The opposite is the work of an amateur. How do you recognize an amateur? The fact that he thinks he can do everything and that he does everything. My advice and philosophy is: Limit yourself, then you can perfect yourself.”

Ella van Schaik is an active artist member of the Hague Art Circle (Haagse Kunstkring) and of Pulchri Studio. You can contact her via her website and make a studio visit by appointment. She also makes commissioned cat portraits.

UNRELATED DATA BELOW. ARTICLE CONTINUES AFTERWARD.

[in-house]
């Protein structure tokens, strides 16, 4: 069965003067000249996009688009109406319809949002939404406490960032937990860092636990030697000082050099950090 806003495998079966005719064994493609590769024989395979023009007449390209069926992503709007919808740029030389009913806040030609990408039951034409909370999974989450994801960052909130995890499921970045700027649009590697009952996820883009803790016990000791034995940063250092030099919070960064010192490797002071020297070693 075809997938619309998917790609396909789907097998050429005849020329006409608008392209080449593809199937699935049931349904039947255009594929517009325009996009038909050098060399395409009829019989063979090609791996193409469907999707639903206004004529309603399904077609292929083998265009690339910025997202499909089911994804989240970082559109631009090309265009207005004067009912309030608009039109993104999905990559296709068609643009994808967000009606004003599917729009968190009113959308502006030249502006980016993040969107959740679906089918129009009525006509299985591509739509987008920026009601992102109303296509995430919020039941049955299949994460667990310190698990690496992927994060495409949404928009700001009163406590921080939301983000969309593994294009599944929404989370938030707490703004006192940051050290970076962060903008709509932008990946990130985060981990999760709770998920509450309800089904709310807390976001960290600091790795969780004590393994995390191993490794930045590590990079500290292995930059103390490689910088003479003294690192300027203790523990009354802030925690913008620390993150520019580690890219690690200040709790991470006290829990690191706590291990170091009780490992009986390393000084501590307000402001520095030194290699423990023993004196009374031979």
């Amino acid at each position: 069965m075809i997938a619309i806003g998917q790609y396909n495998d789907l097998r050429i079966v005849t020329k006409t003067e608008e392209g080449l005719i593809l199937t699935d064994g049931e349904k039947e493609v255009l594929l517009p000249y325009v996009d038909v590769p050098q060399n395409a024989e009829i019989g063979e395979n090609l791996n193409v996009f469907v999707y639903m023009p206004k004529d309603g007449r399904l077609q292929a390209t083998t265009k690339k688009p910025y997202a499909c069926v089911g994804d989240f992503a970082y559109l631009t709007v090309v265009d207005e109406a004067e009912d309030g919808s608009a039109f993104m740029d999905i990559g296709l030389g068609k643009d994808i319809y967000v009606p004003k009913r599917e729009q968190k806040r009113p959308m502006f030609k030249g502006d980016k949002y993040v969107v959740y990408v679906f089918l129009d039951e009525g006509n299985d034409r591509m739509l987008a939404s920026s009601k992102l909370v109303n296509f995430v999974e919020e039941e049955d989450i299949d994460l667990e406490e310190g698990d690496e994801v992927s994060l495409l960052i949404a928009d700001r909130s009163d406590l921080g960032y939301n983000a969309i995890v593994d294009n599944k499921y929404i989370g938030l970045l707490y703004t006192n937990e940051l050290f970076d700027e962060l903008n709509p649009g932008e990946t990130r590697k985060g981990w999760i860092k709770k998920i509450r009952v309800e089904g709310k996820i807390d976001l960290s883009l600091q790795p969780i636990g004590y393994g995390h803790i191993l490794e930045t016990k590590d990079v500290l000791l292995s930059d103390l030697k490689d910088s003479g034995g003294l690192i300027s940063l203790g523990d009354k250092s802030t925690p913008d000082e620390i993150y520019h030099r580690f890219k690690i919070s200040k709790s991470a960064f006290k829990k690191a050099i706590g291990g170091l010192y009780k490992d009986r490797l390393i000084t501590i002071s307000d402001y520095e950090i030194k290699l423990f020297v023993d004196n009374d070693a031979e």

Ella's talent isn't just limited to cats. See the video.

Images

1) Bart van der Leck cat 1, 2 – 5) paintings painted with tempera format 20x30 cm, etchings are 30x40 cm, the drawing is syberian chalk 30x40 cm, 6) drawings and paintings, 7) portrait Ella van Schaik 2022, 8) portrait Ella van Schaik by Paul Citroen, 9 – 10) Cat Quartet

https://sites.google.com/view/ella-van-schaik/home

https://bit.ly/3AKUKrm